2019 marks the fifteenth year of the Kokoda Challenge, a brutal 96km Gold Coast hinterland trek taken on each year by hundreds of teams of four over 39 hours, with all proceeds raised going to support the Kokoda Youth Foundation (KYF).
Established in 2004, the KYF supports Australians, particularly young Australians, by inspiring them to do extraordinary things. Through hiking endurance events, youth programs and an outdoor education camp, they challenge beliefs, allow limits and abilities to be explored, and provide opportunities for growth. KYF founder Doug Henderson explains that the idea for the Foundation came about after he attended an RSL conference and learned about the history of the Kokoda trail and its significance in Australian military history.
“I felt shame that I didn’t know the story, because it’s such an incredible story of amazing human beings who went up there and saved us from invasion,” he tells us. “Around the same time there was a lot of media coverage around the supposed ‘horrible kids’ being brought up these days – I don’t subscribe to that – but some kids do fall through the cracks.
“And I thought ‘what an inspirational story this is, about what you can achieve if you’re given some opportunities and encouragement, and a bit of love’.”
And thus, the Foundation was born. Each year Doug, his wife Anna and his team of dedicated volunteers and paid youth workers run a variety of programs for children that focus on instilling discipline, structure and boundaries, and most importantly, an understanding of accountability (ie. you get out what you put in) and the power of their choices.
“They’re old fashioned values, but I guess I’m an old-fashioned guy,” laughs Doug.
Regardless, the program seems to be pretty effective on the youth of today. Selected participants head over to PNG to walk the real Kokoda Trail each year, and all of them participate in community service around the Gold Coast. Doug says there have been so many inspiring stories come out of the program he struggles to think of a small handful of examples. One that springs to mind is a man who will be walking part of the way of the Gold Coast event with Doug this year. We’ll call him Dave.
“Dave came in a very difficult time in his life when he was 17, and his mother had to move away for work. He had some challenges. He went through our program, got his life together, moved into a warehouse job, up to admin, into purchasing and now he’s a purchasing officer with a big company and is a lovely 30 year old man.”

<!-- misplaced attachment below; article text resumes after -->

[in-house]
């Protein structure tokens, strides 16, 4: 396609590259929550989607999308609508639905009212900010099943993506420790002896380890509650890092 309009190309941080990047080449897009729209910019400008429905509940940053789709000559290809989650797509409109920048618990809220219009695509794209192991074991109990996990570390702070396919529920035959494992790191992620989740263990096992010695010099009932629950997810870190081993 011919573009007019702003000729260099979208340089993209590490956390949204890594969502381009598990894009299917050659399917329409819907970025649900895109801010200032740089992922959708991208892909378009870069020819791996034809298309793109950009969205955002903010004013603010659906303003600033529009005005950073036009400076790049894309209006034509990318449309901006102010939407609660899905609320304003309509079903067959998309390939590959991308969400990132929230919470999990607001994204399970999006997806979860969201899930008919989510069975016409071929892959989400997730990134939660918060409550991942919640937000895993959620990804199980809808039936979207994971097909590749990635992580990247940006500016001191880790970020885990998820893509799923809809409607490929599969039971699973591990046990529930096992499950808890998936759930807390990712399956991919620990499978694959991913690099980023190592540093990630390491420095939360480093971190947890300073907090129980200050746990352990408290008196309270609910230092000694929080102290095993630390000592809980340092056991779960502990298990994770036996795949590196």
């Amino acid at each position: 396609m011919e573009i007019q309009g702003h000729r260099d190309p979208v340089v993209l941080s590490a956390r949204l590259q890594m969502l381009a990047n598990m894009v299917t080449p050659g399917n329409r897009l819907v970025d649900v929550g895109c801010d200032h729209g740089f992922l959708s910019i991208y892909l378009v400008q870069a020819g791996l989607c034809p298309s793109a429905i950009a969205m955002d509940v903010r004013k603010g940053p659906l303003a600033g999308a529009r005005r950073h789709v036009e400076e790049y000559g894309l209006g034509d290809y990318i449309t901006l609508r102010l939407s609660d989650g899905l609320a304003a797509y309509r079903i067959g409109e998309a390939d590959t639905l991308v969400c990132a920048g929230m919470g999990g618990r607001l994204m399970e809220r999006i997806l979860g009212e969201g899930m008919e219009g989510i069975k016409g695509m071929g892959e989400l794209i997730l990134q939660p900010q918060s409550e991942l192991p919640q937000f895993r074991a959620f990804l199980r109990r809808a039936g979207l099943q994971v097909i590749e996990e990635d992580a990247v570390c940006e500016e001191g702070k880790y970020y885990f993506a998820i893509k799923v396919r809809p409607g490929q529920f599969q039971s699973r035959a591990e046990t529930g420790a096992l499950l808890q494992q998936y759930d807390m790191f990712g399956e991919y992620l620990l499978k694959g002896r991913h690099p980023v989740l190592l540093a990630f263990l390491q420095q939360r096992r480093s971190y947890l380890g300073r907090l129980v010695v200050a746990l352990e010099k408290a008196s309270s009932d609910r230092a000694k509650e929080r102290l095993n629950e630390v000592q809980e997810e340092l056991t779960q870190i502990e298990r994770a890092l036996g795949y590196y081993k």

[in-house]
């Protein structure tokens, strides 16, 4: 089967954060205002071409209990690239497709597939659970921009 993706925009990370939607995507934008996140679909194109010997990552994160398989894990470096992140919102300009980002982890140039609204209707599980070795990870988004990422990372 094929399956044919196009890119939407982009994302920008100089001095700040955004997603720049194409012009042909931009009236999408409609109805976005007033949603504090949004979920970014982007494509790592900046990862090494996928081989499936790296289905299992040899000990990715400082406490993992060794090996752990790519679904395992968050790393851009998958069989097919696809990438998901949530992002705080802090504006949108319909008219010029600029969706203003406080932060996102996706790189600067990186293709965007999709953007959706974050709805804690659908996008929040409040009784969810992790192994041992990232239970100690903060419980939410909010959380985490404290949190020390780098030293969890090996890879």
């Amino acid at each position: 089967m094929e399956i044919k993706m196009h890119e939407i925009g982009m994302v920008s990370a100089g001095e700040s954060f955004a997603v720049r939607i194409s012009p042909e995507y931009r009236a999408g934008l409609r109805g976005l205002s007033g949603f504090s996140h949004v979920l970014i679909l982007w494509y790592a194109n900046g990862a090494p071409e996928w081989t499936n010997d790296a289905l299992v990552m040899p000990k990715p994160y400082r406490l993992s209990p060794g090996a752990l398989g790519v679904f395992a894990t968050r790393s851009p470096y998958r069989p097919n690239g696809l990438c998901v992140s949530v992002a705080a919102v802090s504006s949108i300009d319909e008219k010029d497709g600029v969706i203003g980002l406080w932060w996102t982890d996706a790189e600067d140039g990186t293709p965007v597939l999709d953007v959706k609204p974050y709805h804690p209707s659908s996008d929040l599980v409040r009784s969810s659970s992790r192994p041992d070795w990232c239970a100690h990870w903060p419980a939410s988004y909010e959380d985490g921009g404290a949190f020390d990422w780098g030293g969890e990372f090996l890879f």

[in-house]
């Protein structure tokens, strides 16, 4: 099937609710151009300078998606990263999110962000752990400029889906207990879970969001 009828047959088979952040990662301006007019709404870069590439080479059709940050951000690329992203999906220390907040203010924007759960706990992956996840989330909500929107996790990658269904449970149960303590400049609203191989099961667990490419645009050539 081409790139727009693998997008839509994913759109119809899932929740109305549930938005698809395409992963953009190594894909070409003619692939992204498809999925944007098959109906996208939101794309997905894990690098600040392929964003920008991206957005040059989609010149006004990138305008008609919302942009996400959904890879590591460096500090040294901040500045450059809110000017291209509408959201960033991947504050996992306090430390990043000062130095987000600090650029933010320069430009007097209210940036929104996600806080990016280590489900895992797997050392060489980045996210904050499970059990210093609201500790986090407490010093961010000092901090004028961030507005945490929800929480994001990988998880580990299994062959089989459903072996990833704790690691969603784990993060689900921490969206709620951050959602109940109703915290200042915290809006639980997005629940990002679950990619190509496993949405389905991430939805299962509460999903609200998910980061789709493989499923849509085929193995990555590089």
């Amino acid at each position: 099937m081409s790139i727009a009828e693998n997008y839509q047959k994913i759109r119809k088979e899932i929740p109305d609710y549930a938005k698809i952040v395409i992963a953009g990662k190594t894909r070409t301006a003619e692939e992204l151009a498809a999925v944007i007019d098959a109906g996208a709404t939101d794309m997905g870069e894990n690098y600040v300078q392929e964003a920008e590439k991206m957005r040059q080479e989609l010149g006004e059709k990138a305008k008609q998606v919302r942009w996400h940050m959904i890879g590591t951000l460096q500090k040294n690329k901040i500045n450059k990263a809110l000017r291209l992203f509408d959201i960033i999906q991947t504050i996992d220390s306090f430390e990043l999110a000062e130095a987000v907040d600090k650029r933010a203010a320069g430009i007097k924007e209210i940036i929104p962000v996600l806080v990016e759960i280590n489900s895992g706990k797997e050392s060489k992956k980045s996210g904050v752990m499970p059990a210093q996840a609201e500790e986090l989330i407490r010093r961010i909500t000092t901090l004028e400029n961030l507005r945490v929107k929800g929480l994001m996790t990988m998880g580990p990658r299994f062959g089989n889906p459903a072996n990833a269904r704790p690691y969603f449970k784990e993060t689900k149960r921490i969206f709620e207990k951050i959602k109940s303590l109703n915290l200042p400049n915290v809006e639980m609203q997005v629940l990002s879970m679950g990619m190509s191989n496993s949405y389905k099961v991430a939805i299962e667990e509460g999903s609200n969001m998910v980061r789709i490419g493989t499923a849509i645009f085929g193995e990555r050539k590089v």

Despite being 73 years old, Doug is determined to walk a decent stretch of this year’s event, having just completed the smaller Brisbane event which is 48 kms. Alongside him will be a range of teams made up of previous program participants, fitness buffs, corporate groups, school teams, and folks who are just generally keen to push and challenge themselves. In fact, the 2,500+ strong attendance list is full of just about every walk of life you can think of. Pun intended.
“It’s extraordinary,” says Doug. “People have done it five times, ten times, they keep coming up, it’s like a disease! I’ve got volunteers out there who’ve been volunteers since we started.
“There are incredible stories from the competitors – particularly women. [Women] are a lot stronger than we are, I reckon, they’ve had terrible relationships or cancer or they’ve lost a child and then they find themselves and work out how amazing and extraordinary they are, if they can just get the chance.”
There is certainly one woman without whom, the Foundation, the challenges and all of it would not be possible, Doug knows.
“My wife is my hero. She’s stood there beside me this whole time. There’s a price to pay for anything like this. We’re volunteers and we’ve never gotten paid any money, so she’s a very special lady to go through all the agony of waiting that comes with work like this.”
Through the registration costs of entering a competing team in the Gold Coast, Brisbane and Melbourne challenges, and some private sponsorship from Accor (the foundation does not receive any ongoing government support), KYF manages to raise money to fund its annual programs and pay a small management team. But the rest of the staff are volunteers.
“I think when volunteers get to know what we’re doing here, they feel pretty passionate about it,” Doug explains. “There are lots of great organisations doing amazing things out there. And I hope that we’re at least making a bit of a difference in people’s lives.
“I guess for me, I’m 73, and I’m thinking at the end of the day, if you look back on your life and can say I’ve just made a little bit of a change, changed one or two lives, how good’s that?”
We think he’s changed significantly more than one or two lives, but Doug’s humility is one of his most charming qualities. After having served in Vietnam where he lost an eye, had his “legs smashed up”, and fought through a ‘six month to live’ stage four melanoma diagnosis a few years back, this Gold Coast treasure still feels genuinely blessed and fortunate enough that he’s happy to spend his life giving back to the community. The Kokoda Youth Foundation and its challenges may be packed to the brim with inspirational people, but its founder is up there with the best of them. And of course, he’d never admit it for a second.
Inspired yet? To get involved with the Kokoda Youth Foundation, whether as a challenge competitor, program participant, volunteer, or just to learn more about the whole endeavour, your first stop should be kokodachallenge.com. The Kokoda Challenge Gold Coast event runs from 20-21 July, and registrations were still open at the time of writing.